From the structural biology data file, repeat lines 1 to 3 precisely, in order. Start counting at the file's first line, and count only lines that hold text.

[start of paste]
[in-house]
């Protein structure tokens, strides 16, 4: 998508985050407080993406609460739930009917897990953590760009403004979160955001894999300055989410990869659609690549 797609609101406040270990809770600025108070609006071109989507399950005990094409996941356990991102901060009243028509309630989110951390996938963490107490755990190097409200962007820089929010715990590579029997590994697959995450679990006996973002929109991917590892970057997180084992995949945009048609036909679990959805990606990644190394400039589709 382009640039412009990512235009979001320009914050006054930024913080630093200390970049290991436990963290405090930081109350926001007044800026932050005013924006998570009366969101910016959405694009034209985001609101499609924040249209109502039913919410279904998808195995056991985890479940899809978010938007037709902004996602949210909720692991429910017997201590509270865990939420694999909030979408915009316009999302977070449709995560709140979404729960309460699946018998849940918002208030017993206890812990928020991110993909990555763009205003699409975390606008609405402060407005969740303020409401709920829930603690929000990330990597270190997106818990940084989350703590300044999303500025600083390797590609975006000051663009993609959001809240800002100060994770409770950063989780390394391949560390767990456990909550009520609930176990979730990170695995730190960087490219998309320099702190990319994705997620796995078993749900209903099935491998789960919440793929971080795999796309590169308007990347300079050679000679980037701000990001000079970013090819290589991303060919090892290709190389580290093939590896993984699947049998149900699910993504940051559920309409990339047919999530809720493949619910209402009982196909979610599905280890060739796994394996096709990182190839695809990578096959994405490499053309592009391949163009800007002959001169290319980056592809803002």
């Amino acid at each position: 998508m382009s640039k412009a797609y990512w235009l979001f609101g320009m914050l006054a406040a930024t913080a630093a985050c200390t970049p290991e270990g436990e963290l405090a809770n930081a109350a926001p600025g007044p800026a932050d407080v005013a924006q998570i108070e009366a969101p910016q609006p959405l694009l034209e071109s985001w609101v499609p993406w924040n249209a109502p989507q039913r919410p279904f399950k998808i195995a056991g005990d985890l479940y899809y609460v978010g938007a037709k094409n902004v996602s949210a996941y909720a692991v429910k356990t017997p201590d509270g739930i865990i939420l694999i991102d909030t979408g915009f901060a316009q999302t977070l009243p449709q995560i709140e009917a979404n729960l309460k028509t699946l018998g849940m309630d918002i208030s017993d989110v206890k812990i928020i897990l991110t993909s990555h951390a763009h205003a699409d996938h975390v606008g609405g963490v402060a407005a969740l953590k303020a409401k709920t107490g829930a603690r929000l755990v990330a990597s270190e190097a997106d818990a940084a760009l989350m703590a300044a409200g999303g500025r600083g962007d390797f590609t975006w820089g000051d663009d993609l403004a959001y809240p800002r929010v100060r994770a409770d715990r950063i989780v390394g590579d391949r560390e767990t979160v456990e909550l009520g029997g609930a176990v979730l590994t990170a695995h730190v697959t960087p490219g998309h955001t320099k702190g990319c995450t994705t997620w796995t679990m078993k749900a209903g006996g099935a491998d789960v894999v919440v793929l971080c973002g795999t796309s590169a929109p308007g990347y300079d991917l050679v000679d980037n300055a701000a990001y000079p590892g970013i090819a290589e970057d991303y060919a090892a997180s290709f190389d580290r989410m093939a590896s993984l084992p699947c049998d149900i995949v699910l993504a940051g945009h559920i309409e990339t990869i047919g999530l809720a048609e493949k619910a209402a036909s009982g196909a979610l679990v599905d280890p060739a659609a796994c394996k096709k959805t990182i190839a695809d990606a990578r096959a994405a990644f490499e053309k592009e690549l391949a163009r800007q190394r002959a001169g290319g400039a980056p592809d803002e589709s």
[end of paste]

[in-house]
């Protein structure tokens, strides 16, 4: 998508985050407080993406609460739930009917897990953590760009403004979160955001894999300055989410990869659609690549 797609609101406040270990809770600025108070609006071109989507399950005990094409996941356990991102901060009243028509309630989110951390996938963490107490755990190097409200962007820089929010715990590579029997590994697959995450679990006996973002929109991917590892970057997180084992995949945009048609036909679990959805990606990644190394400039589709 382009640039412009990512235009979001320009914050006054930024913080630093200390970049290991436990963290405090930081109350926001007044800026932050005013924006998570009366969101910016959405694009034209985001609101499609924040249209109502039913919410279904998808195995056991985890479940899809978010938007037709902004996602949210909720692991429910017997201590509270865990939420694999909030979408915009316009999302977070449709995560709140979404729960309460699946018998849940918002208030017993206890812990928020991110993909990555763009205003699409975390606008609405402060407005969740303020409401709920829930603690929000990330990597270190997106818990940084989350703590300044999303500025600083390797590609975006000051663009993609959001809240800002100060994770409770950063989780390394391949560390767990456990909550009520609930176990979730990170695995730190960087490219998309320099702190990319994705997620796995078993749900209903099935491998789960919440793929971080795999796309590169308007990347300079050679000679980037701000990001000079970013090819290589991303060919090892290709190389580290093939590896993984699947049998149900699910993504940051559920309409990339047919999530809720493949619910209402009982196909979610599905280890060739796994394996096709990182190839695809990578096959994405490499053309592009391949163009800007002959001169290319980056592809803002």
């Amino acid at each position: 998508m382009s640039k412009a797609y990512w235009l979001f609101g320009m914050l006054a406040a930024t913080a630093a985050c200390t970049p290991e270990g436990e963290l405090a809770n930081a109350a926001p600025g007044p800026a932050d407080v005013a924006q998570i108070e009366a969101p910016q609006p959405l694009l034209e071109s985001w609101v499609p993406w924040n249209a109502p989507q039913r919410p279904f399950k998808i195995a056991g005990d985890l479940y899809y609460v978010g938007a037709k094409n902004v996602s949210a996941y909720a692991v429910k356990t017997p201590d509270g739930i865990i939420l694999i991102d909030t979408g915009f901060a316009q999302t977070l009243p449709q995560i709140e009917a979404n729960l309460k028509t699946l018998g849940m309630d918002i208030s017993d989110v206890k812990i928020i897990l991110t993909s990555h951390a763009h205003a699409d996938h975390v606008g609405g963490v402060a407005a969740l953590k303020a409401k709920t107490g829930a603690r929000l755990v990330a990597s270190e190097a997106d818990a940084a760009l989350m703590a300044a409200g999303g500025r600083g962007d390797f590609t975006w820089g000051d663009d993609l403004a959001y809240p800002r929010v100060r994770a409770d715990r950063i989780v390394g590579d391949r560390e767990t979160v456990e909550l009520g029997g609930a176990v979730l590994t990170a695995h730190v697959t960087p490219g998309h955001t320099k702190g990319c995450t994705t997620w796995t679990m078993k749900a209903g006996g099935a491998d789960v894999v919440v793929l971080c973002g795999t796309s590169a929109p308007g990347y300079d991917l050679v000679d980037n300055a701000a990001y000079p590892g970013i090819a290589e970057d991303y060919a090892a997180s290709f190389d580290r989410m093939a590896s993984l084992p699947c049998d149900i995949v699910l993504a940051g945009h559920i309409e990339t990869i047919g999530l809720a048609e493949k619910a209402a036909s009982g196909a979610l679990v599905d280890p060739a659609a796994c394996k096709k959805t990182i190839a695809d990606a990578r096959a994405a990644f490499e053309k592009e690549l391949a163009r800007q190394r002959a001169g290319g400039a980056p592809d803002e589709s």